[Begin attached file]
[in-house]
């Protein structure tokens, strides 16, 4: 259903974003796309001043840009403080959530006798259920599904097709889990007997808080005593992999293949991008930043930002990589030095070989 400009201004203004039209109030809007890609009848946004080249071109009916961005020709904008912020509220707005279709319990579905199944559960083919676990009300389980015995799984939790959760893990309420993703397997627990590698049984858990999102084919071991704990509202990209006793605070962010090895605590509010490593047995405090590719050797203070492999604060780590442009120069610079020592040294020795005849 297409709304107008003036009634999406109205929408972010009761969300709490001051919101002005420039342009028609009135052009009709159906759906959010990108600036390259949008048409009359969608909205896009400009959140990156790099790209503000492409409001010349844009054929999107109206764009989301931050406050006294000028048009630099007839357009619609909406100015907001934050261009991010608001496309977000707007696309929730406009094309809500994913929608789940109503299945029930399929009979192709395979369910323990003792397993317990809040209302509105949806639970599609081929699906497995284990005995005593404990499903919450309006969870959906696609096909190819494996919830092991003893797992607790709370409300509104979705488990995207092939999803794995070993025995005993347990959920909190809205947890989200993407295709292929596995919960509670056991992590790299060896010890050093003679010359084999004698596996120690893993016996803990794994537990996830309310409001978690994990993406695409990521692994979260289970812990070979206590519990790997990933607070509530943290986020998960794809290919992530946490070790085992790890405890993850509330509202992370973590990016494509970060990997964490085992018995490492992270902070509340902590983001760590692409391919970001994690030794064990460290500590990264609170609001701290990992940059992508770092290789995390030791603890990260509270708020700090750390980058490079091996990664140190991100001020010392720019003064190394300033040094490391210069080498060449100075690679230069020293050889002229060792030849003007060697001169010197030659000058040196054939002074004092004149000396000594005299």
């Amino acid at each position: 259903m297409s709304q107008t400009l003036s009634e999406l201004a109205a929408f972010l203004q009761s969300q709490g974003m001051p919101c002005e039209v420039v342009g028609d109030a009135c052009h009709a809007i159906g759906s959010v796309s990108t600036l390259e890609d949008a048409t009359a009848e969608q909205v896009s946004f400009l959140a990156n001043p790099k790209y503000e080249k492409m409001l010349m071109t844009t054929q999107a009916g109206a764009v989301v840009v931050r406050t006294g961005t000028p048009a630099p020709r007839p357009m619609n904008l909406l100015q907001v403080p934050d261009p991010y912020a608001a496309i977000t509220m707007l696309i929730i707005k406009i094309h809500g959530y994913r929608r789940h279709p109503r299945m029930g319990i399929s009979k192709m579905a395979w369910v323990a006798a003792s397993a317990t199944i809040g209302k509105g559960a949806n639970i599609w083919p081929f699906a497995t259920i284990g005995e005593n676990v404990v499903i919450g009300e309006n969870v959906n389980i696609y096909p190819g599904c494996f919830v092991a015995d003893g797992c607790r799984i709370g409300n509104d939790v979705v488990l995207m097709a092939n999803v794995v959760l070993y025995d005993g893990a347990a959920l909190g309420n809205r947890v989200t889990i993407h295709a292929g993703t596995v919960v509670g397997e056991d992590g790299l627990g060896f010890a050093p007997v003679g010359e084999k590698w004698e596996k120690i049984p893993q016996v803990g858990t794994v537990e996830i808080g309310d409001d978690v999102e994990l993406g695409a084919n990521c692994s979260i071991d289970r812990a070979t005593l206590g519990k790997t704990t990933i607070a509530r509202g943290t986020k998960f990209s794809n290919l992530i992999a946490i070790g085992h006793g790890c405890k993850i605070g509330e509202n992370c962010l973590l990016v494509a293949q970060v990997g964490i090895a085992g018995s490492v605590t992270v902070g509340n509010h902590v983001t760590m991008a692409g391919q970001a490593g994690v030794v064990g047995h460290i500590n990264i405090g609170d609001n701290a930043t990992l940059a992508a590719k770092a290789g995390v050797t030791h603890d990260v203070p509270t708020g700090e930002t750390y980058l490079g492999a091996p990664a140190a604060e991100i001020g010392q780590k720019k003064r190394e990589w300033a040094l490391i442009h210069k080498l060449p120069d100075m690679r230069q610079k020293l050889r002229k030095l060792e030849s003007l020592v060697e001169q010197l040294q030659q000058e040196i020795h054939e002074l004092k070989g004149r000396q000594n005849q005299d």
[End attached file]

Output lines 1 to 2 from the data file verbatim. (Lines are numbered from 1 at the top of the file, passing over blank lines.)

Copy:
[in-house]
């Protein structure tokens, strides 16, 4: 259903974003796309001043840009403080959530006798259920599904097709889990007997808080005593992999293949991008930043930002990589030095070989 400009201004203004039209109030809007890609009848946004080249071109009916961005020709904008912020509220707005279709319990579905199944559960083919676990009300389980015995799984939790959760893990309420993703397997627990590698049984858990999102084919071991704990509202990209006793605070962010090895605590509010490593047995405090590719050797203070492999604060780590442009120069610079020592040294020795005849 297409709304107008003036009634999406109205929408972010009761969300709490001051919101002005420039342009028609009135052009009709159906759906959010990108600036390259949008048409009359969608909205896009400009959140990156790099790209503000492409409001010349844009054929999107109206764009989301931050406050006294000028048009630099007839357009619609909406100015907001934050261009991010608001496309977000707007696309929730406009094309809500994913929608789940109503299945029930399929009979192709395979369910323990003792397993317990809040209302509105949806639970599609081929699906497995284990005995005593404990499903919450309006969870959906696609096909190819494996919830092991003893797992607790709370409300509104979705488990995207092939999803794995070993025995005993347990959920909190809205947890989200993407295709292929596995919960509670056991992590790299060896010890050093003679010359084999004698596996120690893993016996803990794994537990996830309310409001978690994990993406695409990521692994979260289970812990070979206590519990790997990933607070509530943290986020998960794809290919992530946490070790085992790890405890993850509330509202992370973590990016494509970060990997964490085992018995490492992270902070509340902590983001760590692409391919970001994690030794064990460290500590990264609170609001701290990992940059992508770092290789995390030791603890990260509270708020700090750390980058490079091996990664140190991100001020010392720019003064190394300033040094490391210069080498060449100075690679230069020293050889002229060792030849003007060697001169010197030659000058040196054939002074004092004149000396000594005299």